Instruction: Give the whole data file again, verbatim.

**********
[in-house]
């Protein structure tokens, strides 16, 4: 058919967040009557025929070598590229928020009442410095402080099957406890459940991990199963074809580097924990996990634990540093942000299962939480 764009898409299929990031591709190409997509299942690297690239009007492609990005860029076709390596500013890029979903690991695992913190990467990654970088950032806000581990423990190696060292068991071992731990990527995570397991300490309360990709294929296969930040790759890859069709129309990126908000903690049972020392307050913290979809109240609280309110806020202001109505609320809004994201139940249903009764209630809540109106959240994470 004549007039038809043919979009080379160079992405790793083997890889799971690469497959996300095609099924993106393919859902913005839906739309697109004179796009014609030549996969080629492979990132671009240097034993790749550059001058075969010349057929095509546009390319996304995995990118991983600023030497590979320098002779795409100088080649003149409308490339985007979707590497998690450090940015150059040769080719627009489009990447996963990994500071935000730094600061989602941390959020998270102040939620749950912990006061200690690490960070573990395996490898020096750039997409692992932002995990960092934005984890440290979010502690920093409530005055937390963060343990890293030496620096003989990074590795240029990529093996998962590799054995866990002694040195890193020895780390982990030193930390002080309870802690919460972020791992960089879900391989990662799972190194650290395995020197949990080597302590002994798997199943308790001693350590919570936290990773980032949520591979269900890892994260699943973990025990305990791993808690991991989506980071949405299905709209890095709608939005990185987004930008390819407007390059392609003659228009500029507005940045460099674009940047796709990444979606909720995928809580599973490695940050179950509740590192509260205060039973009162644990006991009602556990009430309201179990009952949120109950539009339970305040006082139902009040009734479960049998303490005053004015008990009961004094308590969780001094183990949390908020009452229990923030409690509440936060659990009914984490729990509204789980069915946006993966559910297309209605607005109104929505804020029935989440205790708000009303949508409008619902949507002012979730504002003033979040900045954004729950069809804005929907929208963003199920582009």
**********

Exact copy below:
[in-house]
């Protein structure tokens, strides 16, 4: 058919967040009557025929070598590229928020009442410095402080099957406890459940991990199963074809580097924990996990634990540093942000299962939480 764009898409299929990031591709190409997509299942690297690239009007492609990005860029076709390596500013890029979903690991695992913190990467990654970088950032806000581990423990190696060292068991071992731990990527995570397991300490309360990709294929296969930040790759890859069709129309990126908000903690049972020392307050913290979809109240609280309110806020202001109505609320809004994201139940249903009764209630809540109106959240994470 004549007039038809043919979009080379160079992405790793083997890889799971690469497959996300095609099924993106393919859902913005839906739309697109004179796009014609030549996969080629492979990132671009240097034993790749550059001058075969010349057929095509546009390319996304995995990118991983600023030497590979320098002779795409100088080649003149409308490339985007979707590497998690450090940015150059040769080719627009489009990447996963990994500071935000730094600061989602941390959020998270102040939620749950912990006061200690690490960070573990395996490898020096750039997409692992932002995990960092934005984890440290979010502690920093409530005055937390963060343990890293030496620096003989990074590795240029990529093996998962590799054995866990002694040195890193020895780390982990030193930390002080309870802690919460972020791992960089879900391989990662799972190194650290395995020197949990080597302590002994798997199943308790001693350590919570936290990773980032949520591979269900890892994260699943973990025990305990791993808690991991989506980071949405299905709209890095709608939005990185987004930008390819407007390059392609003659228009500029507005940045460099674009940047796709990444979606909720995928809580599973490695940050179950509740590192509260205060039973009162644990006991009602556990009430309201179990009952949120109950539009339970305040006082139902009040009734479960049998303490005053004015008990009961004094308590969780001094183990949390908020009452229990923030409690509440936060659990009914984490729990509204789980069915946006993966559910297309209605607005109104929505804020029935989440205790708000009303949508409008619902949507002012979730504002003033979040900045954004729950069809804005929907929208963003199920582009």